As I've discussed so frequently my children sometimes repeat it in their sleep, the marriage of Flacco and former offensive coordinator Marty Mornhinweg never made even a lick of sense. One was a flawed quarterback whose unquestionable greatest strength was using his cannon of an arm to complement a strong running attack. The other was a West Coast offense architect who liked to throw underneath 50 times a game. Yet for some reason, that marriage was one the Ravens were completely unwilling to break up. 

Yet the moment the franchise moved on from its former Super Bowl MVP, suddenly they weren't actually that insistent that the beleaguered play-caller remain at the helm. The Ravens WERE willing to move on from Mornhinweg, but only because they were at risk of losing another assistant coach (Greg Roman), not because Mornhinweg never seemed to be a fit with the player who was taking up a significant chunk of the salary cap. 

I think everyone with a pulse in Baltimore was more than happy to hear Mornhinweg would depart. However, it again appeared as though the Ravens were more concerned with solving a secondary issue (how do we make sure we can keep Roman around?) than with the actual issue that needed to be solved (how do we make sure we best develop our quarterback moving forward?). 

Perhaps Roman will prove to be the best answer to the more pressing problem. But if the team was willing to part ways with their unpopular coordinator, are we certain that no potential coordinator candidate -- in all of football at any level -- might have been worthy of an interview and perhaps could have proved to be the best option to get the most out of Jackson long term?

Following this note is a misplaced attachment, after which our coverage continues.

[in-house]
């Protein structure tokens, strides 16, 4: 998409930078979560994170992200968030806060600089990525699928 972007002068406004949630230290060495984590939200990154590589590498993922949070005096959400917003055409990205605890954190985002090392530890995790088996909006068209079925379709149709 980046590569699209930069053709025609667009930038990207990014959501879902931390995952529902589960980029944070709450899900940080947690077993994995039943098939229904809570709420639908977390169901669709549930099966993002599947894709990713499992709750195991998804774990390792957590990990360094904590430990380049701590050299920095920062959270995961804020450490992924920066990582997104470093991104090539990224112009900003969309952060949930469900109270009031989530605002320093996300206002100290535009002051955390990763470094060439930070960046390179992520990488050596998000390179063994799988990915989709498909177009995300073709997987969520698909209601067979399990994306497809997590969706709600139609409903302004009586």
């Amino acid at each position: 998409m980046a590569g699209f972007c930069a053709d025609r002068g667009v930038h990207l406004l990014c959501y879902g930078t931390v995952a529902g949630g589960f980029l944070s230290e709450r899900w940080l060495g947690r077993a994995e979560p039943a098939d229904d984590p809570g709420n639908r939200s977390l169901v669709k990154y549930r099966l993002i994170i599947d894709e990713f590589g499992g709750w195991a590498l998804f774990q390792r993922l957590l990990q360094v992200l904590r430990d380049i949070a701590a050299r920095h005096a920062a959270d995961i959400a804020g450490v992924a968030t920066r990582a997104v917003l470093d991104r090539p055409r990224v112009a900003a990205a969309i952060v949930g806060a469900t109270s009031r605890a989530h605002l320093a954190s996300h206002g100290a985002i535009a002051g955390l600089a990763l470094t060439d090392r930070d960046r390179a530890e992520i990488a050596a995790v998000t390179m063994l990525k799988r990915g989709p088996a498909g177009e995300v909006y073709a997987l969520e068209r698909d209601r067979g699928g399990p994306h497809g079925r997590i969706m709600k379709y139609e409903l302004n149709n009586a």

The Cleveland Browns' turnaround last season was so miraculous I couldn't help but wonder if Tim Tebow was on their side. Yet they still actually conducted interviews for their job openings, despite the majority of us believing they should have actually permanently physically tethered eventual hire Freddie Kitchens to quarterback Baker Mayfield. 

In prioritizing the Roman issue ahead of the "getting the most from Lamar Jackson" issue, the Ravens signed up for a coordinator whose track record suggests "making chicken salad out of chicken … you know" more than "developing a talented but unpolished passer into a better all-around quarterback." 

In his six years as a coordinator, all of Roman's teams have ranked 29th or lower in the NFL in passing attempts. His teams have also been 23rd or worse in passing yards -- and 28th or worse in five of his six seasons.

It is, of course, arguable that this was what Roman had to do when he was given quarterbacks like Alex Smith, Colin Kaepernick and Tyrod Taylor during his stops with the San Francisco 49ers and Buffalo Bills. But if you're in the camp that believes the Ravens absolutely must get more from Jackson as a passer moving forward, these numbers aren't terribly comforting. 

Again, this doesn't mean Roman might not prove to have been the perfect choice for Jackson. It just seems like his hiring addressed a problem that wasn't actually the problem facing the Ravens. 

You know, the same team that announced its coach was returning before they knew how the season was actually going to play out … despite having suggested this was going to be a "playoffs or bust" type of season. 

Much like that decision … and the coordinator decision…and "Mr. Wiggles" himself Chris Bridges, the Ravens' 2018 draft truly was ludicrous. 

Since this is the NFL and crazy things happen every moment, let's just hope this one keeps working out anyway. 

Follow Glenn Clark on Twitter @GlennClarkRadio

Photo Credit: Kenya Allen/PressBox